$$\tag{D} D_2 G(x_2,t_2;x_1,t_1) ~=~\delta(\Delta t)~\delta(\Delta x), \qquad \Delta x~:=~x_2-x_1, $$

where we introduced the Schrödinger differential operator

$$D_2~:= ~\frac{\partial}{\partial t_2} + \frac{i}{\hbar}\left(-\frac{\hbar^2}{2m}\frac{\partial^2}{\partial x_2^2}+V(x_2)\right)$$ $$\tag{E} ~=~\frac{\partial}{\partial t_2} + \frac{\hbar}{i}\frac{1}{2m}\frac{\partial^2}{\partial x_2^2}+\frac{i}{\hbar}V(x_2).$$

II) Proof of eq. (D). The sought-for eq. (D) follows directly from eq. (A) together with the following two properties (F) & (G) of the kernel $K$:

$$\tag{F} D_2 K(x_2,t_2;x_1,t_1) ~=~0, $$


$$\tag{G} K(x_2,t_2;x_1,t_1) ~\longrightarrow~\delta(\Delta x) \quad \text{for} \quad \Delta t \to 0. $$

III) So we can reformulate OP's question as follows.

Why the path integral (B) satisfies eqs. (F) & (G)?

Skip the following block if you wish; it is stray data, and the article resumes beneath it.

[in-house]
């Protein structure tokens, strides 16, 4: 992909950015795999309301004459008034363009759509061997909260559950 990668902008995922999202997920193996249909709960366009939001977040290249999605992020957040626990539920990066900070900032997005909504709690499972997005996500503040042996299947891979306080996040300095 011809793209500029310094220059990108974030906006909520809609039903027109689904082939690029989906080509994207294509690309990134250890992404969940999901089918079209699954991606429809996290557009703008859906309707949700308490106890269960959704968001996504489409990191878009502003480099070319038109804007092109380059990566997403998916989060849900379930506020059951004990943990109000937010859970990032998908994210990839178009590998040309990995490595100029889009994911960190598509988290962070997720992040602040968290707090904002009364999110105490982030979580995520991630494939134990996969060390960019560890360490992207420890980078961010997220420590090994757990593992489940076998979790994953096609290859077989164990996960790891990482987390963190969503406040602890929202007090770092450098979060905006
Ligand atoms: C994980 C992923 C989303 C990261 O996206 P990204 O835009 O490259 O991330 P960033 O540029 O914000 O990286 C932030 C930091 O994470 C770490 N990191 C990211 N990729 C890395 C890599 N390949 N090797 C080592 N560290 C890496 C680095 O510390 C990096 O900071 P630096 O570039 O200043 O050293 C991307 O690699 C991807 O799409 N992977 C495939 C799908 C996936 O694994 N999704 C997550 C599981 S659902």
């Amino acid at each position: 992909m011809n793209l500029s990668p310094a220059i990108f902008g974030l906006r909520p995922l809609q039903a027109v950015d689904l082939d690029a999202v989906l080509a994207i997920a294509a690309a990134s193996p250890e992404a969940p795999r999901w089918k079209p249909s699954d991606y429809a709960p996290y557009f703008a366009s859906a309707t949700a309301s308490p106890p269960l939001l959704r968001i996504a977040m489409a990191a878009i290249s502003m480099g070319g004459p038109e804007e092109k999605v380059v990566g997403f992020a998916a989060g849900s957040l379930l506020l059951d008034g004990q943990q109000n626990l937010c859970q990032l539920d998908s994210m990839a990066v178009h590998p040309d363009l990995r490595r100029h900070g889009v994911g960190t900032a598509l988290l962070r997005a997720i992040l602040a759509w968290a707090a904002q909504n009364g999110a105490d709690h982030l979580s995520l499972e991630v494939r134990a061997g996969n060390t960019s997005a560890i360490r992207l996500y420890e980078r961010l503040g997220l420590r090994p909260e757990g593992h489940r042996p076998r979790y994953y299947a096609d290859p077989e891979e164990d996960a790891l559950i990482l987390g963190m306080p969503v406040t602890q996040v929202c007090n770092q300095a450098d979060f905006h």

Rather than going on a definition chase, perhaps the following heuristic derivation of eqs. (F) & (G) is the most convincing/satisfying/instructive. For sufficiently short times $|\Delta t| \ll \tau$, where $\tau$ is some characteristic time scale, the particle only has time to feel an averaged effect of the potential $V$. So, using methods of Ref. 1, in that limit $|\Delta t| \ll \tau$, the path integral (B) reads

$$\tag{H} K(x_2,t_2;x_1,t_1) ~=~\sqrt{\frac{m}{2\pi i\hbar \Delta t}} \exp\left\{ \frac{i}{\hbar}\left[ \frac{m}{2} \frac{(\Delta x)^2}{\Delta t}- \langle V\rangle \Delta t \right]\right\}, $$

where the averaged potential is of the form

$$\tag{I} \langle V\rangle ~=~ V\left(\frac{x_1+x_2}{2}\right)+{\cal O}(\Delta x) ~=~ V(x_2)+{\cal O}(\Delta x)~=~ V(x_1)+{\cal O}(\Delta x). $$

IV) Proof of eq. (G). Note that it is implicitly assumed in eq. (H) that ${\rm Re}(i\Delta t)>0$ is slightly positive via the pertinent $i\epsilon$-prescription. Equation (G) then follows directly from eq. (H) via the heat kernel representation

$$\tag{J} \delta(x)~=~ \lim_{|\alpha|\to \infty} \sqrt{\frac{\alpha}{\pi}} e^{-\alpha x^2}, \qquad {\rm Re}(\alpha)~>~0, $$

of the Dirac delta distribution.

V) Proof of eq. (F) for sufficiently small times $|\Delta t| \ll \tau$. It is a straightforward to check that eq. (H) satisfies the eq. (F) modulo contributions that vanish as $\Delta t\to 0$, cf. the following Lemma.